Despite long established legislation and community standards, women are still far from equal to men in the workforce. Women working full-time earn 18% less than men. On average they also earn $1million less over the course of their lives compared to male counterparts. Labour laws have had a large influence in the size of the gender pay gap (GPG). The wage-fixing principles in the 1970s, has granted immediate collective remedies from industry-wide, award application. However awards are losing prominence with the rise of neoliberalism; and women with lower bargaining power become disadvantaged. This area of law has also had successful attempts of combating the undervaluation of female-dominated industries, although these standards have not been fully developed. On the other hand, anti-discrimination law has had a more limited impact on gender pay equity (GPE). It has mainly expelled the formal barriers that restricted women’s access to the public arena; however they are expected to conform to existing practices. Due to weak substantive provisions, and the judiciary’s unwillingness to alter existing systems, there has been less than desirable change to systemic discrimination. Today, the pay gap is largely attributed to the undervaluation of ‘feminised’ work, the influence of women’s primary caring role on career progression, and the managerial glass-ceiling effect. I THE SDA’S CONTRIBUTIONS TO GENDER PAY EQUITY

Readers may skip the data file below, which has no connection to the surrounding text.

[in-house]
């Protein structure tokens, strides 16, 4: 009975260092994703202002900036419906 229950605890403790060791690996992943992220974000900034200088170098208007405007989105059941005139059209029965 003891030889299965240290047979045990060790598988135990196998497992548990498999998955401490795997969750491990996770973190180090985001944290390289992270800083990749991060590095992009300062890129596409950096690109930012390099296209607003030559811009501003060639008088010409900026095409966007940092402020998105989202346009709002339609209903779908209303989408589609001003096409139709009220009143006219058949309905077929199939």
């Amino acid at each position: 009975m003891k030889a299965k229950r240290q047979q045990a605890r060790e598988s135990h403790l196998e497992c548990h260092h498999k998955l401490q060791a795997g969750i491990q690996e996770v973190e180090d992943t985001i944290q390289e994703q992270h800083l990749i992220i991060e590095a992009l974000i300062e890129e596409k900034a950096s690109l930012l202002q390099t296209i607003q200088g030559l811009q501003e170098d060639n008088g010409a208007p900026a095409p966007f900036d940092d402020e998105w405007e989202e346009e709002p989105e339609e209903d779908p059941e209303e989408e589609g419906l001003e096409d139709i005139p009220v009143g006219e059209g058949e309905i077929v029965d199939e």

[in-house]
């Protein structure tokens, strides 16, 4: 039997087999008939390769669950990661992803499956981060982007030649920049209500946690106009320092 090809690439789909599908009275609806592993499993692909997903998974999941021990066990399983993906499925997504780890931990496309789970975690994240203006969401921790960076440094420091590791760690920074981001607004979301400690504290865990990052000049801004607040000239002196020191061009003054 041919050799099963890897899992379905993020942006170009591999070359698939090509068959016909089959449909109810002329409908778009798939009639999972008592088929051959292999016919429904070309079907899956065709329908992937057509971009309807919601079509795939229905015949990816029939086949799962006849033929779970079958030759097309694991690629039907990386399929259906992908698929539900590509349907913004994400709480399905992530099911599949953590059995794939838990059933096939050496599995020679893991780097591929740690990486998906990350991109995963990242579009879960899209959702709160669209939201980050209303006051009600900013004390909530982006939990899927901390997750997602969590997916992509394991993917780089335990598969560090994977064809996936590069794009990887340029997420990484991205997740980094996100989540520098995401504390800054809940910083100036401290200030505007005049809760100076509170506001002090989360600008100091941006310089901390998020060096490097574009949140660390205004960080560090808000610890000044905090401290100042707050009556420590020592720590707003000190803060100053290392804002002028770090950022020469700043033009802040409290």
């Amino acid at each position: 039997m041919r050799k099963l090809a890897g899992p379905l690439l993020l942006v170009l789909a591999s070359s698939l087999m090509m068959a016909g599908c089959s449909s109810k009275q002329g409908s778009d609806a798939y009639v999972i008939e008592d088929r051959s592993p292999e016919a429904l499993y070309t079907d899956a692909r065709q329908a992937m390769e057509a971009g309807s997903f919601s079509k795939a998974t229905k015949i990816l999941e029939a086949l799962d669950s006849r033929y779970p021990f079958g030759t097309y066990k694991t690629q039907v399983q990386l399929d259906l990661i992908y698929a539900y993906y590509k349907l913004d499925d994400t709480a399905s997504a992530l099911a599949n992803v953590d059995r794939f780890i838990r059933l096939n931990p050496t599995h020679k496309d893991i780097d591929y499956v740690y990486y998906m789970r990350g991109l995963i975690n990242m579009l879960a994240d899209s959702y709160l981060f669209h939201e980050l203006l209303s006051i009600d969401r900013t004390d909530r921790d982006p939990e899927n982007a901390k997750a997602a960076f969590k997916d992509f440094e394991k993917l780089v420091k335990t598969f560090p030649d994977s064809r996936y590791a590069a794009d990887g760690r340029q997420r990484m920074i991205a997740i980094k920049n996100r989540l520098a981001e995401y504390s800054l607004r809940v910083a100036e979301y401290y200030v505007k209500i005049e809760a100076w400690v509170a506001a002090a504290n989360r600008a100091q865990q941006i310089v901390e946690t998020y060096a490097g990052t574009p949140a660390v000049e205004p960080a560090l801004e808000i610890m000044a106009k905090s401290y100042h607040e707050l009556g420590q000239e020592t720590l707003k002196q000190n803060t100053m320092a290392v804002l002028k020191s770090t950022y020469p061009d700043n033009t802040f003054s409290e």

Anti-discrimination laws have had a limited impact on GPE, since the liberal legal system have not been designed to change social structures, but merely to/ allows women to participate in existing arenas. The Sex Discrimination Act 1984 (Cth) and its equivalent state laws have managed to dispel formal barriers to equality, but largely fails to accommodate women’s differences from men. The Acts attempts to achieve equality through the prohibition of two defined forms of discrimination – direct discrimination (DD) is confined to facilitating equality of opportunity, whilst indirect discrimination (IDD) allows some movement towards equality in substance by targeting a restricted range of systemic unfair treatment. However due to the conceptual complexity and evidentiary difficulties of an IDD claim, most cases have been framed as DD. This primary commitment to formal equality is inadequate. Women cannot always conform to male standards and they are punished once they deviate from established norms. In Purvis, it was held that there is no DD treatment if an act is based on a characteristic or manifestation of a ground, provided that these are borne by the person. Women can thus be treated like other deviants, and treatment is only unlawful if it is applied inconsistently. This system affords women protection so long as they can conform to existing practices. DD arguably only covers blanket exclusions and prejudicial assumptions; although this is not a small area, it does not ensure equality of outcome or resource. In addition, the legislations have poor capacity to tackle systemic discrimination as a result of weak substantive provisions and conservative judicial interpretation. The ability of IDD to challenge disadvantaging practices is seriously blunted by the fact that the court can find these procedures lawful if held reasonable. Countries such as the United States and United Kingdom, upon which Australian anti-discrimination laws are based, have stronger laws. In the US there is a requirement of ‘business necessity’ whilst the UK necessitates ‘a proportionate means of achieving a legitimate aim’. The less onerous Australian standard assigns very wide responsibility to the judiciary to determine whether a disadvantageous practice is lawful. This open texture has allowed the courts in many instances to transmit conservative interpretations which preserve the status quo. The judiciary’s tendency to adopt narrow analyses may reflect an ignorance of the impacts of...
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